When was the last time you were offline for more than a quick subway journey? And did it make you feel anxious -- or did you enjoy a sense of liberation from the tyranny of hyper-connectivity?
Most consumers rely so heavily on multi-screen search, email and social networks for negotiating their personal and professional lives that there is a growing desire to take a break from being "always on" -- and brands are tapping into that trend.
Zoe Lazarus, partner at Lowe Counsel, calls it the "New Esc." She said, "It's not about rejection of technology, it's about finding better ways to master it so we can remain its master and not its servant."
Ms. Lazarus cites the example of McDonald's Arabia, which aired TV ads by Leo Burnett Dubai to promote Sept. 28 as "A day offline." Against a backdrop of kids playing, McDonald's urged, "It's their day. No phones, no emails, no distractions... Family time forever."
In Sweden, telecommunications company Telia created a branded app that disables the internet for a set amount of time, as well as building internet-free pods to encourage relaxation. In Germany, Volkswagen blocks work emails to employees sent more than 30 minutes before or after a shift.
The trend can also be seen in Chivas Regal's "Here's to Big Bear" short film by Havas Worldwide London, where four friends are stranded at a remote train station. The lack of WiFi or cell reception sends them on an adventure that creates lasting memories.
Tetley Tea and MediaVest harnessed the tea brand's association with downtime in its "Make time, make Tetley" campaign, becoming the first brand in the U.K. to use a new Ad Pause function in August 2012. (The "Make Time " campaign was done by London agency Dare). When viewers of 4OD (Channel 4's online catch-up service) paused a show, they were presented not with a frozen screen, but with an animated vignette showing a cartoon man who encourages them to go off and have a cup of tea. He asks: "Paused for a cuppa?"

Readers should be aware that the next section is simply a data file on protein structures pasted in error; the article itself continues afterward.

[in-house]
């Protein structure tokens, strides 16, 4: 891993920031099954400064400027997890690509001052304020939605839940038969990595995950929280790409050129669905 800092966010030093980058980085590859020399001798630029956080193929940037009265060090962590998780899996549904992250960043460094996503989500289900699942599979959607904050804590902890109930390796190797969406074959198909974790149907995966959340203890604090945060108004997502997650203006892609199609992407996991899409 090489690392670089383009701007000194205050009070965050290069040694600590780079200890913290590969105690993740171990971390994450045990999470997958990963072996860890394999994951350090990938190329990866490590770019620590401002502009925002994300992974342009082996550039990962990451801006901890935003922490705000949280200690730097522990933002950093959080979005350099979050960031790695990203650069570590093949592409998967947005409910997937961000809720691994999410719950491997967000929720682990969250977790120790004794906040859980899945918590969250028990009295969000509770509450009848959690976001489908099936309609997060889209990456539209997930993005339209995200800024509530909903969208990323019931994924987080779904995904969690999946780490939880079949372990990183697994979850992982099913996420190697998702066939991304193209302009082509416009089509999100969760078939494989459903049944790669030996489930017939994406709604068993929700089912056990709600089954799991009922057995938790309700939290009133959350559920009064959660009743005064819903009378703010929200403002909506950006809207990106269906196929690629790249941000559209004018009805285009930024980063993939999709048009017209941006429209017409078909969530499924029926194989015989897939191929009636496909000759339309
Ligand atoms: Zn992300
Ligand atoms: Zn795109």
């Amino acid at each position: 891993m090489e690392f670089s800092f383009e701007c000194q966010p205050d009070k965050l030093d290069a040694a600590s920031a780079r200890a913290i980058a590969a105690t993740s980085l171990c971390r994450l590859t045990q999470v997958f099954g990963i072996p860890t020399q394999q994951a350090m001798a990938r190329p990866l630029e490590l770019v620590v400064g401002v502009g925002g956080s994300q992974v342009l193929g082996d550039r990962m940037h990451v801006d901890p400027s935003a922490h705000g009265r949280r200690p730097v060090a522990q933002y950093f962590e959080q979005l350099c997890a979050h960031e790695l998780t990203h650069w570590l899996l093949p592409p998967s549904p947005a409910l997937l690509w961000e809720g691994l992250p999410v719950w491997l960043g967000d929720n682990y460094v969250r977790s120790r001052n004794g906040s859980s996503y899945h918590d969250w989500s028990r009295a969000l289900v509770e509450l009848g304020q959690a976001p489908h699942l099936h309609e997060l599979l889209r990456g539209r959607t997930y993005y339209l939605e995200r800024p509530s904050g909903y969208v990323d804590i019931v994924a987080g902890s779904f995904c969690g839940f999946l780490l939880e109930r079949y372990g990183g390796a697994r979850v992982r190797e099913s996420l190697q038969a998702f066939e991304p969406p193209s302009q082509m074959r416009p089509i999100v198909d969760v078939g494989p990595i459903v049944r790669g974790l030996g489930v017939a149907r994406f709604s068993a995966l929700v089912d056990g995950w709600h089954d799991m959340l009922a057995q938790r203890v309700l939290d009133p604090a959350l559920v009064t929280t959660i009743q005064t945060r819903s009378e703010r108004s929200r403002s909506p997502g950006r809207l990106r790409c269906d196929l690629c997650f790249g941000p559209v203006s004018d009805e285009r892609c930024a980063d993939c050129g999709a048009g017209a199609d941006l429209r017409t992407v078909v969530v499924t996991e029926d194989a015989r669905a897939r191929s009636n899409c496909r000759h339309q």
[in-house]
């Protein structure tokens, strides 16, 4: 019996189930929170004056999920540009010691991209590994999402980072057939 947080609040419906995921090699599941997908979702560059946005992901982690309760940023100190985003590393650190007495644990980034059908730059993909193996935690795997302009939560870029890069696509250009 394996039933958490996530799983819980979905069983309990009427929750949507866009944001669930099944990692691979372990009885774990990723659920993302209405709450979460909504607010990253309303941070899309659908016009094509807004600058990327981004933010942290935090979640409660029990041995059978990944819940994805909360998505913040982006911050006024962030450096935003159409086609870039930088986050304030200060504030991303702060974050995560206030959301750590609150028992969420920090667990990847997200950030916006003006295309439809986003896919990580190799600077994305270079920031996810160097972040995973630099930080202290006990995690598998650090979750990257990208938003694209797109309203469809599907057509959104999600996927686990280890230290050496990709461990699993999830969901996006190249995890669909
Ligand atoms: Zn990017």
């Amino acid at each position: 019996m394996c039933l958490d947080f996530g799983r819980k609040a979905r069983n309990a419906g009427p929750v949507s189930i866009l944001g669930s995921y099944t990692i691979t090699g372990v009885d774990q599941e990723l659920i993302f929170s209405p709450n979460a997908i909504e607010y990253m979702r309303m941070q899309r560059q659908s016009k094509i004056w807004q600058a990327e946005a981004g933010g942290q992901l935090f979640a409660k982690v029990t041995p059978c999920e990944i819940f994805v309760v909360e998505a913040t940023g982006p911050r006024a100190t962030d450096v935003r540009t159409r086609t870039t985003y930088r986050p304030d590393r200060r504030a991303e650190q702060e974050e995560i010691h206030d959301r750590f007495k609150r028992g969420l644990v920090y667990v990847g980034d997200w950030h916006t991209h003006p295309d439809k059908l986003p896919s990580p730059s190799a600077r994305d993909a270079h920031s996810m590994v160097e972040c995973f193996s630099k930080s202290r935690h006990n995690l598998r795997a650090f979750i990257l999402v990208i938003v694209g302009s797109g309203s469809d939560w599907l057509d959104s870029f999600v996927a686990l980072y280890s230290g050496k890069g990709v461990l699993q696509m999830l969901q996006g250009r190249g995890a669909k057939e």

In the U.K., telecom brand Orange has had long-term success with "Orange Wednesdays," where subscribers are lured offline by old-fashioned entertainment like dinner and a movie with two-for-one deals on meals and movie tickets. They even get a warning to turn off their phones inside the theater.
Katrien DeBauw, managing director of Orange's agency, Fallon , said, "It's been so successful because Orange does it in an endearing, self-deprecating way -- it's not about telling people what to do and teaching them a lesson. Plus we are giving them an engaging experience in return."
The key lies in offering a reward, according to Ryan Newey, founder of independent agency Fold 7. He warned, "Brands jumping on the bandwagon without a relevant product or ownable alternative engagement should be wary of encouraging disconnection from this hyper-connected generation."
For James Broomfield, a strategy director at Mother London, digital detoxing is no different from city folk taking some country air. He said, "It is simply a modern-day manifestation of what it is to take a break or a holiday. The brands that will profit most are those that don't even need to reference a 'digital detox' at all, those who can provide the kind of experiences that will see customers willfully go off the grid without having to be asked. After all, it is the transformative moments that we are looking for, not simply the act of switching off a phone."